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    1. D. Blane & S. Harding & M. Rosato, 1999. "Does social mobility affect the size of the socioeconomic mortality differential?: evidence from the Office for National Statistics Longitudinal Study," Journal of the Royal Statistical Society Series A, Royal Statistical Society, vol. 162(1), pages 59-70.
    2. Benzeval, Michaela & Judge, Ken, 2001. "Income and health: the time dimension," Social Science & Medicine, Elsevier, vol. 52(9), pages 1371-1390, May.
    3. Thomas Harjes, 2007. "Globalization and Income Inequality," IMF Working Papers 07/169, International Monetary Fund.
    4. Ecob, Russell & Davey Smith, George, 1999. "Income and health: what is the nature of the relationship?," Social Science & Medicine, Elsevier, vol. 48(5), pages 693-705, March.
    5. David Ory & Patricia Mokhtarian, 2010. "The impact of non-normality, sample size and estimation technique on goodness-of-fit measures in structural equation modeling: evidence from ten empirical models of travel behavior," Quality & Quantity: International Journal of Methodology, Springer, vol. 44(3), pages 427-445, April.
    6. Mikko Ketokivi & Jyrki Ali-Yrkkö, 2009. "Unbundling R&D and Manufacturing: Postindustrial Myth or Economic Reality?," Review of Policy Research, Policy Studies Organization, vol. 26(1-2), pages 35-54, 01.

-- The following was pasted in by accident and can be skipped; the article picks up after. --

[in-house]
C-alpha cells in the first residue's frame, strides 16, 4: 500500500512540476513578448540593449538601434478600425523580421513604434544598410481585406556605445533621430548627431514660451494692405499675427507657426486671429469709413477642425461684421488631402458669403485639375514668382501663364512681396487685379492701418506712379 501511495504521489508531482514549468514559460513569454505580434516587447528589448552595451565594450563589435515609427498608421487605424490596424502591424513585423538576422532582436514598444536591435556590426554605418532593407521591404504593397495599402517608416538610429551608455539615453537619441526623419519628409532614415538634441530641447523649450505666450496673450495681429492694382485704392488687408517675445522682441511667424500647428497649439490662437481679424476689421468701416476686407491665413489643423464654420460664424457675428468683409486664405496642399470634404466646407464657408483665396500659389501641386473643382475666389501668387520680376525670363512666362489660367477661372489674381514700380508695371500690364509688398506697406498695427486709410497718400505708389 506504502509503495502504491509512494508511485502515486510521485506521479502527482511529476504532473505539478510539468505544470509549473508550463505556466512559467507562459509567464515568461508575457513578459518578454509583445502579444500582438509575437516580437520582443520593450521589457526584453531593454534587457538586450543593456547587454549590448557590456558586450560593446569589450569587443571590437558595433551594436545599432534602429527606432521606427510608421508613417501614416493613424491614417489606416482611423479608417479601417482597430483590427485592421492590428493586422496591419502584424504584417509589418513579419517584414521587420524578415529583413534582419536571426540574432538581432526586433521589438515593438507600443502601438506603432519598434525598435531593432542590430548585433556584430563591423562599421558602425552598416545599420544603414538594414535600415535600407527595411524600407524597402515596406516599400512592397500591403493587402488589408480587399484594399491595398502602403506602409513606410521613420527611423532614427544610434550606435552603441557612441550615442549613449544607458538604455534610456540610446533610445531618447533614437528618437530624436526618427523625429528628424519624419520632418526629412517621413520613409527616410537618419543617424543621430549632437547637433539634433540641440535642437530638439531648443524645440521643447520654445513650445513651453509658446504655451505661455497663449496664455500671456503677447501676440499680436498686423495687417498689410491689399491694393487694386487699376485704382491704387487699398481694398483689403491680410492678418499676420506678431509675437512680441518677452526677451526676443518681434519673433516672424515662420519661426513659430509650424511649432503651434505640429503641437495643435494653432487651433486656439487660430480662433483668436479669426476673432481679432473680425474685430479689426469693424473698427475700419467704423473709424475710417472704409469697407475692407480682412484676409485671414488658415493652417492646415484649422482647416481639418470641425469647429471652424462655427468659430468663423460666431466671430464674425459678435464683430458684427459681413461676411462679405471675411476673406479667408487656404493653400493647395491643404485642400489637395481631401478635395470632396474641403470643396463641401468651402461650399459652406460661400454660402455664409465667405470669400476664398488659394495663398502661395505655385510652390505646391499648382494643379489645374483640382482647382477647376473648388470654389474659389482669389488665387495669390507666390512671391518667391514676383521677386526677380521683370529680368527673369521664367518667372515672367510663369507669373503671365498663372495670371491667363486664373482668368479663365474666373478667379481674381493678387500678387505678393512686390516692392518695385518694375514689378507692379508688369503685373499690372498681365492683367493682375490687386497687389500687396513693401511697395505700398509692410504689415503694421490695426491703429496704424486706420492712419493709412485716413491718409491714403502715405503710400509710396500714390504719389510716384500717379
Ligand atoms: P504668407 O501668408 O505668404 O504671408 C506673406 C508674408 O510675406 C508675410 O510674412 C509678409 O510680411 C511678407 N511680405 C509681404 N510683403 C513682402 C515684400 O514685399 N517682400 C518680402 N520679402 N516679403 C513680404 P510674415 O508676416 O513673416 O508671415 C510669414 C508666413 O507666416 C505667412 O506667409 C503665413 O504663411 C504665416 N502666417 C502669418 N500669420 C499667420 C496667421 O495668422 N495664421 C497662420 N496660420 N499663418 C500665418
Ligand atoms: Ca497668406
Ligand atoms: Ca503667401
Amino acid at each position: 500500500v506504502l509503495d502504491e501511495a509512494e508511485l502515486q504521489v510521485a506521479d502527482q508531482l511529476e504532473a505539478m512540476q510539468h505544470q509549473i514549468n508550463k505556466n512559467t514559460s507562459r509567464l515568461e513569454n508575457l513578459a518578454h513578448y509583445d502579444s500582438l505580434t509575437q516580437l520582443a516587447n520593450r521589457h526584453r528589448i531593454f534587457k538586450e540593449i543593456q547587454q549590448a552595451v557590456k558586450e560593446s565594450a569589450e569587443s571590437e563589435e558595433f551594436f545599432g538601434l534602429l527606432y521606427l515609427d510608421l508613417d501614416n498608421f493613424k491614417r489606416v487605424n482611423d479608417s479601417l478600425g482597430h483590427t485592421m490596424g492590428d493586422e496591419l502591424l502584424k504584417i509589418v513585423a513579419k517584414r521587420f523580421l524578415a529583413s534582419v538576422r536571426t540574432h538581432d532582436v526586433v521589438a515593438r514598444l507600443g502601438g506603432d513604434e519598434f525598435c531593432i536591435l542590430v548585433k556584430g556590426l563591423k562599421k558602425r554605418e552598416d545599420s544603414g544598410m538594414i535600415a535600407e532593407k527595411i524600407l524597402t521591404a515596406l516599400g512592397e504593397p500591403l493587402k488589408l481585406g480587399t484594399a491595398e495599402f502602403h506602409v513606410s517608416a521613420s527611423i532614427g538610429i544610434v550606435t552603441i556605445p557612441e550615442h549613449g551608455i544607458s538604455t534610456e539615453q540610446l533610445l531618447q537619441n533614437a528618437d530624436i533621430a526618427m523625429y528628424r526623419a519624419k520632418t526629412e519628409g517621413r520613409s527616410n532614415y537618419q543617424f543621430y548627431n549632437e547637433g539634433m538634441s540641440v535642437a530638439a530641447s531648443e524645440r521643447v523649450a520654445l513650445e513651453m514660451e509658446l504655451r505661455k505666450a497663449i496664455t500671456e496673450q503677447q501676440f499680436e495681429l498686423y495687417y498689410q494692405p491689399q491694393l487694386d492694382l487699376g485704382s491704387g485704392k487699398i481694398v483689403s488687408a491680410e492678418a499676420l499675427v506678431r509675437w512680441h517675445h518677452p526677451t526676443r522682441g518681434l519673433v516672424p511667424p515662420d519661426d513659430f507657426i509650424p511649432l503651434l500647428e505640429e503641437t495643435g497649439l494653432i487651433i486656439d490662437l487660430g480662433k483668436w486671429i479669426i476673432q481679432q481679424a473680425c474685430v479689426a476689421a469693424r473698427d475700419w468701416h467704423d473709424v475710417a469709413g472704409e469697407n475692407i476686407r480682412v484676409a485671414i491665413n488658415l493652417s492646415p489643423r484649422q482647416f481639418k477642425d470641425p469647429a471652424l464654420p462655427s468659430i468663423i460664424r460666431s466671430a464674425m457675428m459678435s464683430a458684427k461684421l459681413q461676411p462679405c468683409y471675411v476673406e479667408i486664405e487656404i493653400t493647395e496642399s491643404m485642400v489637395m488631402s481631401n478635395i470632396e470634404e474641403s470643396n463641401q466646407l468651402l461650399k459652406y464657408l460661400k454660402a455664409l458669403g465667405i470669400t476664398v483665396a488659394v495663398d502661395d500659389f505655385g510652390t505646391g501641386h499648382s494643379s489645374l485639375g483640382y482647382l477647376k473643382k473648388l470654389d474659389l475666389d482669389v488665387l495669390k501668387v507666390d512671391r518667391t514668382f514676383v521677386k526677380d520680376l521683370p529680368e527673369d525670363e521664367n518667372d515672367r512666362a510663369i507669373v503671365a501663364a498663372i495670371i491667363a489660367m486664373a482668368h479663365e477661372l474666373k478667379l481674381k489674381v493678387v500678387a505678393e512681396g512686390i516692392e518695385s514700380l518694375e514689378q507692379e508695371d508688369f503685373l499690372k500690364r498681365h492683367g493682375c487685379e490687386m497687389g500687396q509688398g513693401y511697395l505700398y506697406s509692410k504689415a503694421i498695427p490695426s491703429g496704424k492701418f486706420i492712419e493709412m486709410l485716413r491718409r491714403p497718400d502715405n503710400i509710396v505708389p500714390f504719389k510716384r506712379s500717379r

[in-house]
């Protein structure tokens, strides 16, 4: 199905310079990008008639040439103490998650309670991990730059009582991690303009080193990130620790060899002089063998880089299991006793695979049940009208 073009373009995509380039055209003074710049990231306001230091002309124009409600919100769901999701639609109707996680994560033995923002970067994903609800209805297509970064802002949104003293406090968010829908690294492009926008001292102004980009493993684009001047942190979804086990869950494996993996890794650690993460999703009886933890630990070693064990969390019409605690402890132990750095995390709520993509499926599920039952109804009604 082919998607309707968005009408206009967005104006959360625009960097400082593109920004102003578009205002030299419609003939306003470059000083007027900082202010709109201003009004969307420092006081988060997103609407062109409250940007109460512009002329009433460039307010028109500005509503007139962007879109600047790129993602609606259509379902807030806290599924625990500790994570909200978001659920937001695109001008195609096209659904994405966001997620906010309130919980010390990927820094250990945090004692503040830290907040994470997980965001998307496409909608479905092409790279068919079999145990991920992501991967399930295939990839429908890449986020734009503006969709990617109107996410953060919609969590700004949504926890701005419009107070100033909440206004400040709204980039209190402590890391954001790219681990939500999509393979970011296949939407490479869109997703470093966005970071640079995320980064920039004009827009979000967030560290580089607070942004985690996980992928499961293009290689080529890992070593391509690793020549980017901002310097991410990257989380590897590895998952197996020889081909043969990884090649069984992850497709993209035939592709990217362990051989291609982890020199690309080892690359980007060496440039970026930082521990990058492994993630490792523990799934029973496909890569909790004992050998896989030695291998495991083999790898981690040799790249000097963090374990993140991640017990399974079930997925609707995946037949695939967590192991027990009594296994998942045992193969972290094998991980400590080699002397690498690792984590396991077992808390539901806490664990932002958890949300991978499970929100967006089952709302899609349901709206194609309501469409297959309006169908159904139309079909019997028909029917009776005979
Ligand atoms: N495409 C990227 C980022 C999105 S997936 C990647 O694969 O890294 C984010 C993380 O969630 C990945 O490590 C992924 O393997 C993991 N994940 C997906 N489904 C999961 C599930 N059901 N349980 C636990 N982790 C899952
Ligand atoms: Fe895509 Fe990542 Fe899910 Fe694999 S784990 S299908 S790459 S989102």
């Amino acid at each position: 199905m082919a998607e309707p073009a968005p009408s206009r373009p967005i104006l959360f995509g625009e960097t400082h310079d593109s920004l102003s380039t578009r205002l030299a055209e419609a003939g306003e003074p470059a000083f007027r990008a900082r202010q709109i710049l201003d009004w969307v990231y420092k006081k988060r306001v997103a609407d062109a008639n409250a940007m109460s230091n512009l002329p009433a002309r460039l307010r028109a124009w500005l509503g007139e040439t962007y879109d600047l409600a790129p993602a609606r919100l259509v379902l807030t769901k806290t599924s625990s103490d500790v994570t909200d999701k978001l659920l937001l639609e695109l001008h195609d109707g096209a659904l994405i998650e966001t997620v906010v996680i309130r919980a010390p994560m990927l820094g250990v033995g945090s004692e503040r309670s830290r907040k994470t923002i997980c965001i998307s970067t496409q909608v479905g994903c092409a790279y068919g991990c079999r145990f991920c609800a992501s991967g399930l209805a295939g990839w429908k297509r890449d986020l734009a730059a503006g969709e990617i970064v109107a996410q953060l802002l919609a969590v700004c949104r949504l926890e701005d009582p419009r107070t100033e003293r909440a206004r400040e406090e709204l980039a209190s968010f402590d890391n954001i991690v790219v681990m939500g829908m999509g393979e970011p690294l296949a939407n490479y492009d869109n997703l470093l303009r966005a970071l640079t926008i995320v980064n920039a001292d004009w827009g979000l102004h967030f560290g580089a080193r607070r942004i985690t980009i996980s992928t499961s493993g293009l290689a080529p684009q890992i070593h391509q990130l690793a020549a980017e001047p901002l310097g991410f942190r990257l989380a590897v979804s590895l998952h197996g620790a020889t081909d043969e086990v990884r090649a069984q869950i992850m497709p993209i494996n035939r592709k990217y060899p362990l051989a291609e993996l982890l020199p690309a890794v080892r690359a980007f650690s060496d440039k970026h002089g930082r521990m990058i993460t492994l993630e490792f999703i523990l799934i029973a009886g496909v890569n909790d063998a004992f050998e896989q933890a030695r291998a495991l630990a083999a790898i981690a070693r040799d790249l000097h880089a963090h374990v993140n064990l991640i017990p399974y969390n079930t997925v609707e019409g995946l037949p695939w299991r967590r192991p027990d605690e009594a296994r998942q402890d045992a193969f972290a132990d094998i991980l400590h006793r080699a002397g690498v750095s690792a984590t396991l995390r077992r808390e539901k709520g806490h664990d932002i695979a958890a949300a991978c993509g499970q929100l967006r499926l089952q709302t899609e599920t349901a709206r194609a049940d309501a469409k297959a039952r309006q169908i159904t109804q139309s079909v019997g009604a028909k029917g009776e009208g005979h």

7. Chandola, Tarani & Bartley, Mel & Sacker, Amanda & Jenkinson, Crispin & Marmot, Michael, 2003. "Health selection in the Whitehall II study, UK," Social Science & Medicine, Elsevier, vol. 56(10), pages 2059-2072, May.
    8. Paul Contoyannis & Andrew M. Jones & Nigel Rice, 2004. "The dynamics of health in the British Household Panel Survey," Journal of Applied Econometrics, John Wiley & Sons, Ltd., vol. 19(4), pages 473-503.
    9. Gunasekara, Fiona Imlach & Carter, Kristie & Blakely, Tony, 2011. "Change in income and change in self-rated health: Systematic review of studies using repeated measures to control for confounding bias," Social Science & Medicine, Elsevier, vol. 72(2), pages 193-201, January.
    10. Aittomäki, Akseli & Martikainen, Pekka & Laaksonen, Mikko & Lahelma, Eero & Rahkonen, Ossi, 2010. "The associations of household wealth and income with self-rated health - A study on economic advantage in middle-aged Finnish men and women," Social Science & Medicine, Elsevier, vol. 71(5), pages 1018-1026, September.
    11. Halleröd, Björn & Gustafsson, Jan-Eric, 2011. "A longitudinal analysis of the relationship between changes in socio-economic status and changes in health," Social Science & Medicine, Elsevier, vol. 72(1), pages 116-123, January.
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    Cited by:
    1. Aittomäki, Akseli & Martikainen, Pekka & Rahkonen, Ossi & Lahelma, Eero, 2014. "Household income and health problems during a period of labour-market change and widening income inequalities – A study among the Finnish population between 1987 and 2007," Social Science & Medicine, Elsevier, vol. 100(C), pages 84-92.